Former jeweler enjoys being a farmer

Less than five years ago, Seyad Ahmad, 43, was a prominent jeweler in Batticaloa District, his hometown in eastern Sri Lanka. He and his family lived in a big house. "We went to Europe every year, to Germany, to France. I went to Hong Kong for a year to learn how to make good jewelry," Seyad said. In short, he and his family lived a first class life.

Farmer looking at crops
Photo: Ilmi Suminar/CWS

By Ilmi Suminar/CWS

Less than five years ago, Seyad Ahmad, 43, was a prominent jeweler in Batticaloa District, his hometown in eastern Sri Lanka. He and his family lived in a big house. “We went to Europe every year, to Germany, to France. I went to Hong Kong for a year to learn how to make good jewelry,” Seyad said. In short, he and his family lived a first class life.

But then the Tamil People’s Liberation Tigers (TPLT) started kidnapping wealthy people in Sri Lanka. They killed Seyad’s brother, who was in business with him, and threatened to kidnap Seyad’s 20-year-old daughter, Syifana. Finally, they kidnapped Seyad and demanded $10,000 ransom, which his family paid.  

Once freed, Seyad resolved to get his family out of Sri Lanka. He sold the entire inventory from his store for $30,000, paying $24,600 to an agency that claimed it could take him to Canada. He hoped that, once settled there, he could help his family join him.

In December 2007, the agency got Seyad to Jakarta, Indonesia, where he was arrested for having a fake passport. “My agent ran away and took all of my money,” he said. Seyad was detained until April 2008, when the UNHCR granted him refugee status.

“I only had a very little money when I got out of the house,” Seyad said. He rented a room close to the Church World Service refugee center in Jakarta, where he spent his days. When he ran out of money, he slept in a mosque. He lived in this very difficult situation for four months in Jakarta.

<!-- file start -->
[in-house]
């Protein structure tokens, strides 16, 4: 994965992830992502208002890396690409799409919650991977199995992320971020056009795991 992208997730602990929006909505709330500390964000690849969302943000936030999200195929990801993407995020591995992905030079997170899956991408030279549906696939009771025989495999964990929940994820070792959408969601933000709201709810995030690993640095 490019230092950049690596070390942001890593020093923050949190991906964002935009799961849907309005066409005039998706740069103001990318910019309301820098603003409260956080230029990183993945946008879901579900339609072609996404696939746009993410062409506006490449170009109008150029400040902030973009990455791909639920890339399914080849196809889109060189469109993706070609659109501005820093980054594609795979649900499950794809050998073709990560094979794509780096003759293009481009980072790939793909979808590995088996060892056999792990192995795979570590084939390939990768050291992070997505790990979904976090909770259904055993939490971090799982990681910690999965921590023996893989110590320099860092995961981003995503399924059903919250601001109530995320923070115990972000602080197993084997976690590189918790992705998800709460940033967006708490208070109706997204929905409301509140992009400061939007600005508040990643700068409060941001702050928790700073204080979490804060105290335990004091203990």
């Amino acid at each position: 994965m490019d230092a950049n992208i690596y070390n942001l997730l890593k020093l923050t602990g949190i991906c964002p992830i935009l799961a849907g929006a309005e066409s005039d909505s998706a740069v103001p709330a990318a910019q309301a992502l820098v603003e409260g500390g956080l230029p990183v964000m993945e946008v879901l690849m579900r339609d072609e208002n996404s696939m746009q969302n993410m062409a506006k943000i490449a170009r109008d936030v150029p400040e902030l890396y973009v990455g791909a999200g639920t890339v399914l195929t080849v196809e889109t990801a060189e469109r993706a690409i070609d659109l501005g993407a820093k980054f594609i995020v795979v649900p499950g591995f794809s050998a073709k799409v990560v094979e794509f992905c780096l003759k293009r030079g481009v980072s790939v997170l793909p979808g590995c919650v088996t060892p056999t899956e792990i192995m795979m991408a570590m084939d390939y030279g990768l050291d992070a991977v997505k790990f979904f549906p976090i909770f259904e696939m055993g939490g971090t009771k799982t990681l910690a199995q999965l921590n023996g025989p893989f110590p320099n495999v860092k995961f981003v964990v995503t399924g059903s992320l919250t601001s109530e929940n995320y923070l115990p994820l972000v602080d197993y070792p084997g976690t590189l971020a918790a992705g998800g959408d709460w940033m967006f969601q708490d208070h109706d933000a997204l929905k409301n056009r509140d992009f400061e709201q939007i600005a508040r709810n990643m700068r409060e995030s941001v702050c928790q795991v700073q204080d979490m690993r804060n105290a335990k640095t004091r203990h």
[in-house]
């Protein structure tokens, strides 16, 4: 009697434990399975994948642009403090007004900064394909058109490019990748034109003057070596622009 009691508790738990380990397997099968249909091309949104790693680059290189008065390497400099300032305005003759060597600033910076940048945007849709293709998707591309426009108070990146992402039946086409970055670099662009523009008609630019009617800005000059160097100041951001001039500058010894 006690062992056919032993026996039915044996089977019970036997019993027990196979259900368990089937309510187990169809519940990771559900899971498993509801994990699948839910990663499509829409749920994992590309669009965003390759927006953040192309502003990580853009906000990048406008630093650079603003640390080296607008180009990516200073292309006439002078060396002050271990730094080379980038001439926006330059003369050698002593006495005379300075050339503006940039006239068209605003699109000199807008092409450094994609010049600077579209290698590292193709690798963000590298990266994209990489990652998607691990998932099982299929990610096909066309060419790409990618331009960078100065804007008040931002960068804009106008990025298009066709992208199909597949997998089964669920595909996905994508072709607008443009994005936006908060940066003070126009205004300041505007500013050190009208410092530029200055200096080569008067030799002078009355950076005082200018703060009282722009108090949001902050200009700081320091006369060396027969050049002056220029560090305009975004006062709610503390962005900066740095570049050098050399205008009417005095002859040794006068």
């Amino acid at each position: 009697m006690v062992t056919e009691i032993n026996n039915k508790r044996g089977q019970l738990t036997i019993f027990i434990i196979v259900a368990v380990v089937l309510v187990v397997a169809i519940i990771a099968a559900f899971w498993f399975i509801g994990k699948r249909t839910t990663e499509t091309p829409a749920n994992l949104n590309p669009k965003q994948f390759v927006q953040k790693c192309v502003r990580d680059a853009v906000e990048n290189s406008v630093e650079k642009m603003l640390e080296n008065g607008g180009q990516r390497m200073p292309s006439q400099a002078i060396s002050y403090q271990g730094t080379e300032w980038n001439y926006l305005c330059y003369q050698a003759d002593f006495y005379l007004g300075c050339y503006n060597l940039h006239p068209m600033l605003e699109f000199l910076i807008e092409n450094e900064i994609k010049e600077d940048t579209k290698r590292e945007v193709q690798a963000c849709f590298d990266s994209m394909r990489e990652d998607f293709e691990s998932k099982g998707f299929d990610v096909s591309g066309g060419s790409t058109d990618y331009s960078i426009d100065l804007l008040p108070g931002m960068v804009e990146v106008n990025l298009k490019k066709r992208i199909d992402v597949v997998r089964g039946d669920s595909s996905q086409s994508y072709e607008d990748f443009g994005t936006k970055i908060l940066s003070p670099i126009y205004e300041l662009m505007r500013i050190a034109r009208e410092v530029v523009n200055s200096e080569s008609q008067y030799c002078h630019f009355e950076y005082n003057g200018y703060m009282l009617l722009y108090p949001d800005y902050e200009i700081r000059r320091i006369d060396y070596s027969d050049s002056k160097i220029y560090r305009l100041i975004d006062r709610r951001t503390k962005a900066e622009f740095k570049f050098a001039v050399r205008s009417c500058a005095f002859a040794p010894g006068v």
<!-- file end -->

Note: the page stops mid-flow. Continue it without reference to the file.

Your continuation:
His wife, 9-year-old son, Sarline, and daughter, Syifana, were able to join him in Jakarta in October 2008, leaving everything they had behind in Sri Lanka. “We have had to start over from scratch,” Seyad commented gloomily.

Seyad and his family decided to escape the heat and expense of Jakarta and join other Sri Lankan refugees living in Cisarua, Bogor. “At that time, we only depended on a monthly allowance that CWS gave us, so we had to spend the money frugally,” he said. The family rented a small house with two rooms, and walked or took public transportation like other local people there.

Seyad started to participate in activities that were held in the CWS refugee center in Cipayung, Bogor. “I participated in almost every activity CWS facilitates,” he said, including handicraft and computer classes.

But the classes weren’t enough to stop him from worrying about his family’s future. He got sick often, and suffered from insomnia.

Then in February 2010, CWS announced that it would open a refugee farm, and provide 800 square meters of land  about one-fifth of an acre – plus seeds and tools, for each refugee farmer. “I told CWS I was interested!” Seyad said.

CWS has also provided capacity building for the refugees, to teach them how to grow vegetables, make compost, and so forth.

Now, Seyad works on the farm from 6 a.m. to 6 p.m. every day. He grows water spinach, long beans, tomatoes, eggplant, root beets, chili peppers, cucumbers and lettuce. He keeps some of his produce for his family’s own consumption, and sells the rest at the local market and to visitors to the farm – for example, on World Refugee Day in June.

Seyad also breeds catfish. He built two ponds in a small space next to his farm. “I lost some money at first because I didn’t really know how to breed catfish and I spent my own money to build the ponds. But now I know and am starting to get a little profit,” he said.

From “well-off family” to “refugees” has been a difficult and dramatic change for Seyad Ahmad and his family. But things are getting a little better for them.  

“Working on this farm is like exercise to me,” he said. “I feel way healthier now. And I don’t have difficulty sleeping at night,” Seyad exclaimed, looking excited. “I enjoy being a farmer and I would still want to be a farmer when I get resettled to a third country.”

Seyad’s wife has joined handicraft and sewing classes.  His son goes to a local school now, and his daughter is now in charge of layout for the refugee bulletin.

Ilmi Suminar is a communication office with Church World Service.  She is based in Jakarta, Indonesia. 

Media Contact:
Lesley Crosson, 212-870-2676, lcrosson@churchworldservice.org
Jan Dragin, 781-925-1526, jdragin@gis.net


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